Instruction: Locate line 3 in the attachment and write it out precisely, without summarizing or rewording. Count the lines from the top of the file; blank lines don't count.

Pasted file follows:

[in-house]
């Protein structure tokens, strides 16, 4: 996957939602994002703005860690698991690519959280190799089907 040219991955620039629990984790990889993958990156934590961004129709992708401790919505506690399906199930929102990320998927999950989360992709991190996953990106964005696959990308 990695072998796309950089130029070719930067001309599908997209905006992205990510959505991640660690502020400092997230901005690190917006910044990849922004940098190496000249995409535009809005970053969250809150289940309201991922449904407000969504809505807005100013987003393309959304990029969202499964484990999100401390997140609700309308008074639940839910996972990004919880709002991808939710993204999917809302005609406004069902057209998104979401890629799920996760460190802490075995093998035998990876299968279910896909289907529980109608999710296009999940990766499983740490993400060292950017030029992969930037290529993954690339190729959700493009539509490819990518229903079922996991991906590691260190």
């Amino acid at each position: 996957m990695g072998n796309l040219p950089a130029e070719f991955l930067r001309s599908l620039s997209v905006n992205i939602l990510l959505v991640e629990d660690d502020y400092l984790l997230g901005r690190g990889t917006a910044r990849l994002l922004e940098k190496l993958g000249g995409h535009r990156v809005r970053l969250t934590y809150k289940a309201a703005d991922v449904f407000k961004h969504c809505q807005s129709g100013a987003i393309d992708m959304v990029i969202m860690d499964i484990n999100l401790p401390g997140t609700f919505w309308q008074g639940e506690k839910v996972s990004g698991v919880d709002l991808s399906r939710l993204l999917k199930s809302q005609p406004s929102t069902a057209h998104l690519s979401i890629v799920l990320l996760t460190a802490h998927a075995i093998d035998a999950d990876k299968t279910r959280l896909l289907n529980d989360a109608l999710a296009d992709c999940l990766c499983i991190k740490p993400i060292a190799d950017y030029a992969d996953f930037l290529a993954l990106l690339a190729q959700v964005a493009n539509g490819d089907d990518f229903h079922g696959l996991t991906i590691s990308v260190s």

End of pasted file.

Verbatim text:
């Amino acid at each position: 996957m990695g072998n796309l040219p950089a130029e070719f991955l930067r001309s599908l620039s997209v905006n992205i939602l990510l959505v991640e629990d660690d502020y400092l984790l997230g901005r690190g990889t917006a910044r990849l994002l922004e940098k190496l993958g000249g995409h535009r990156v809005r970053l969250t934590y809150k289940a309201a703005d991922v449904f407000k961004h969504c809505q807005s129709g100013a987003i393309d992708m959304v990029i969202m860690d499964i484990n999100l401790p401390g997140t609700f919505w309308q008074g639940e506690k839910v996972s990004g698991v919880d709002l991808s399906r939710l993204l999917k199930s809302q005609p406004s929102t069902a057209h998104l690519s979401i890629v799920l990320l996760t460190a802490h998927a075995i093998d035998a999950d990876k299968t279910r959280l896909l289907n529980d989360a109608l999710a296009d992709c999940l990766c499983i991190k740490p993400i060292a190799d950017y030029a992969d996953f930037l290529a993954l990106l690339a190729q959700v964005a493009n539509g490819d089907d990518f229903h079922g696959l996991t991906i590691s990308v260190s």